" ARE THERE FEW THAT
By baptism we become
members of spiritual Israel, and therefore all the experiences of natural
Israel must be relevant warnings
to us in some way. That such a significant proportion of God's revelation
in the Bible is concerning the Jews highlights this point. The uncanny
thing is that natural Israel
were a spiritual failure. Whilst the Gentiles were intended to be a more
productive tree for spiritual fruit, the following evidence suggests that
we should not be over confident that spiritual Israel
will be any better than natural Israel.
It seems that God's true people have always been a remnant of a remnant.
- The ecclesia in the
wilderness (Acts 7:38) were tempted to commit the same sins in principle
as we are tempted to (1 Cor.10:1-10). Twice Paul hammers home the point:
" These things were our examples...now all these things happened
unto them for ensamples; and are written (i.e. the process of inspiration
became operative) for our admonition" (v.6,11). Paul seems to read
the minds of many Gentile Christians as they quietly reason 'But that
was Israel- we Gentiles have
been called because we shall do better'; he warns that such an attitude
places us in grave spiritual danger: " Let him that thinketh he standeth
take heed lest he fall. There hath no temptation taken you but such as
is common to man" (v.12,13). This could be paraphrased as follows:
'The Jews (" man" ) had the same human nature as you; if you
think that you can stand up to it better than they, then such spiritual
arrogance will lead you to fall'. Such reasoning goes against the grain
of what we would naturally like to hear, which is that we will certainly
reach salvation just as we are, with no conditions, and without having
to have any conflict with our sinful nature. Paul therefore concludes
by saying that only the spiritually wise will grasp his line of argument
here: " I speak as to wise men; judge ye what I say" (v.14).
- The way the Lord speaks
of dividing the sheep from the goats and not vice versa could suggest
that there are far fewer sheep compared to goats (Mt. 25:32). This would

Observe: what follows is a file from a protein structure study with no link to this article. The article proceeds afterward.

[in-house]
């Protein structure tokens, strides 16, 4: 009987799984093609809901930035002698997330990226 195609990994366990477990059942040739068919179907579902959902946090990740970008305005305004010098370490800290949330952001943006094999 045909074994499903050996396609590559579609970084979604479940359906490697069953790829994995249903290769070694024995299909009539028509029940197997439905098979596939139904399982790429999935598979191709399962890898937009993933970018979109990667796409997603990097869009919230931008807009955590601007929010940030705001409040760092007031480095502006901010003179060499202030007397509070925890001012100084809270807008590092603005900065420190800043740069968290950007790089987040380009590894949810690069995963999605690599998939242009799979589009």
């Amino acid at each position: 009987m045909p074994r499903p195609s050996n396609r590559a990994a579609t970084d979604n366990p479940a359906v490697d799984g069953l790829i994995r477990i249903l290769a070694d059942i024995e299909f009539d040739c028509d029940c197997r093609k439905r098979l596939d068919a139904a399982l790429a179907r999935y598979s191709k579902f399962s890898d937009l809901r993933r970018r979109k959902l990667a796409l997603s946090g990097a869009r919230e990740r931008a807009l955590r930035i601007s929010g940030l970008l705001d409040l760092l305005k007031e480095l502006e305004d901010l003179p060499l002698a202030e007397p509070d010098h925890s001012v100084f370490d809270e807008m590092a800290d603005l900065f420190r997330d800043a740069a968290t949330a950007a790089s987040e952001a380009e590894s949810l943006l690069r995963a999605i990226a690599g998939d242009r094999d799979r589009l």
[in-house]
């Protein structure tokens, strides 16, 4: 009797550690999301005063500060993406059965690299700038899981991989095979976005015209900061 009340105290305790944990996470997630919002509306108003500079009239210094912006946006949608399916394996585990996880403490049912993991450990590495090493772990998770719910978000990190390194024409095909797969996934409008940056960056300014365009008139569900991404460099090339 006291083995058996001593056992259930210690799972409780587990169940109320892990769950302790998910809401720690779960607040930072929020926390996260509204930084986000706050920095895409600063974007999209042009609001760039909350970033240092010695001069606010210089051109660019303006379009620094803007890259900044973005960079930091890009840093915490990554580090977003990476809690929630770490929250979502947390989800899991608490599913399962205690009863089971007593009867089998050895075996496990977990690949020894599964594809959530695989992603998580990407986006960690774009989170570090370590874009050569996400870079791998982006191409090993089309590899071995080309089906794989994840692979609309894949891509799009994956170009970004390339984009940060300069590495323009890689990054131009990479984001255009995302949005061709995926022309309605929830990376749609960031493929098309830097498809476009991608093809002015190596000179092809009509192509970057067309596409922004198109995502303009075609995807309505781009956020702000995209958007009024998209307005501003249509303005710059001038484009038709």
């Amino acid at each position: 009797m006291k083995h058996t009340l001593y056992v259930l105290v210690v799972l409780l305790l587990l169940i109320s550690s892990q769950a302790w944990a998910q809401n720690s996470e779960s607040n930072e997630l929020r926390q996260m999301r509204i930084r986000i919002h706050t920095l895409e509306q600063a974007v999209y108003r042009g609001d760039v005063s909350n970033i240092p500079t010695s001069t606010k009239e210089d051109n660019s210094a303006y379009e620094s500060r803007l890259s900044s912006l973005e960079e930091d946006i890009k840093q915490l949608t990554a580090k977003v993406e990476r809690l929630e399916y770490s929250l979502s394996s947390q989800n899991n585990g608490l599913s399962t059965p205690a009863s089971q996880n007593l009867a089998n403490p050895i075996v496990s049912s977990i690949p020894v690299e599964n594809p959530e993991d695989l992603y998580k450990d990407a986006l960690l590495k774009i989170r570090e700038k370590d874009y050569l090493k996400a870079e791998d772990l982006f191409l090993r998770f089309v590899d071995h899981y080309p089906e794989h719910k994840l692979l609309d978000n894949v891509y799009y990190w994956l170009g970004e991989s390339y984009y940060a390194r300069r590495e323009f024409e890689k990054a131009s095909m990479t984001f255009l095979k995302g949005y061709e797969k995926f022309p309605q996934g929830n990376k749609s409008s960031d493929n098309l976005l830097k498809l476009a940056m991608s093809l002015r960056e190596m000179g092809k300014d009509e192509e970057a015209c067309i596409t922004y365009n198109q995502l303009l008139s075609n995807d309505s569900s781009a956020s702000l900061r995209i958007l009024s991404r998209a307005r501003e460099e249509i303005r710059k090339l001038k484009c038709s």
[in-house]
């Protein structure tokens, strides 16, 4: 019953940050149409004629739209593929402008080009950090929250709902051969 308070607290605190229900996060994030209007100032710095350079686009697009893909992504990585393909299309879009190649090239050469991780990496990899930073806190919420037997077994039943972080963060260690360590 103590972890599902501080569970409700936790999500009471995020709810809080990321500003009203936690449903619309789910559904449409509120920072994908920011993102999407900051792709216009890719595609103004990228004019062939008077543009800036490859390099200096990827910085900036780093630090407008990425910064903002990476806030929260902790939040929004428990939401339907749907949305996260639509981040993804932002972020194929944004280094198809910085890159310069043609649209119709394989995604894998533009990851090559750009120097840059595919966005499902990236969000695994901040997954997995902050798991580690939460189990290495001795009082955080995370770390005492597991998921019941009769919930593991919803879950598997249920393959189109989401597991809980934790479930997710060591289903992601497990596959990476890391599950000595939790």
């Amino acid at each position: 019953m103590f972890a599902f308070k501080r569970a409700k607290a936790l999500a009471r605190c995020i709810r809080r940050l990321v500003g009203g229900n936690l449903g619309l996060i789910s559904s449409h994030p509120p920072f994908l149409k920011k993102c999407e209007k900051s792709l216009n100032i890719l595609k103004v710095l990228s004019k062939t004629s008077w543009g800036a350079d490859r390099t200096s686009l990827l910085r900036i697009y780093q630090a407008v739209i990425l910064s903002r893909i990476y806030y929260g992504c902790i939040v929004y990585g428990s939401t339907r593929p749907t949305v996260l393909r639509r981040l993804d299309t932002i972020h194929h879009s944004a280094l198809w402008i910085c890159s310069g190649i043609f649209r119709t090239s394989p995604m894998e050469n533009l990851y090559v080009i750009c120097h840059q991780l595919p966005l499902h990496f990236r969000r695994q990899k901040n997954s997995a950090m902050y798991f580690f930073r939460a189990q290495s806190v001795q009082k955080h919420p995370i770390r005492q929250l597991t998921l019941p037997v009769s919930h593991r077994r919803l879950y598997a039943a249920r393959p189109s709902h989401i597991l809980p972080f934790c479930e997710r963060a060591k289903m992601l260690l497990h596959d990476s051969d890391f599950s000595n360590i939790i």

imply that the majority of those who are responsible are in the goat category.
- Paul's parable of
the Olive tree in Rom.11 warns that in some ways the Jewish branches are
preferable to the Gentile ones (11:24; 3:2; Jn.4:22). Because we stand
by faith, " be not highminded, but fear: for if God spared not the
natural branches, take heed lest he spare not thee" (v.20,21). By
the use of 'thee' (singular) rather than 'you' (plural) the impression
is being given that each Gentile believer is hanging on to his place in
God's purpose by the skin of his teeth, compared to the Jews. "
I would not, brethren, that ye should be ignorant of this mystery, lest
ye should be wise in your own conceits" (v.25).
- Paul perceived through
the Spirit that Isaiah cried aloud with passion the idea that although
there were many people theoretically " of Israel" in that they
were the seed of Abraham, only a remnant of them would be saved. And Paul
implies that this holds true in our dispensation too (Is. 10:22 cp. Rom.
- " Many"
of those who call Christ their Lord and who regularly break bread in his
presence, where two or three others are gathered believing they are in
his name, will find they are rejected, and they just won't be able
to understand why on earth they were rejected (Lk. 13:24-27 cp. Mt.
18:20). Anyone who thinks the majority of believers must surely make it
through to salvation needs to think again. Please God, we will- but "
many" (the Greek can mean, but not always, 'the majority') will be
in for this inexplicable (to them) rejection, when they were sure they'd
lived a good Christian life.
- Moses' sprinkling
of Israel with blood and then going away for forty days (the period of
probation), returning after a perceived delay to a people lost in revelry
with only a faithful minority, must point forward to our Lord's ascension
to the Father's presence after the blood sprinkling of the cross, and
His subsequent return. Christ's words of Mt.24:48,50 suggest he read this
incident along these lines: " That evil servant shall say in his
heart, My lord delayeth his coming (cp. " Where is the promise of
his coming?" and the people feeling Moses had delayed to return);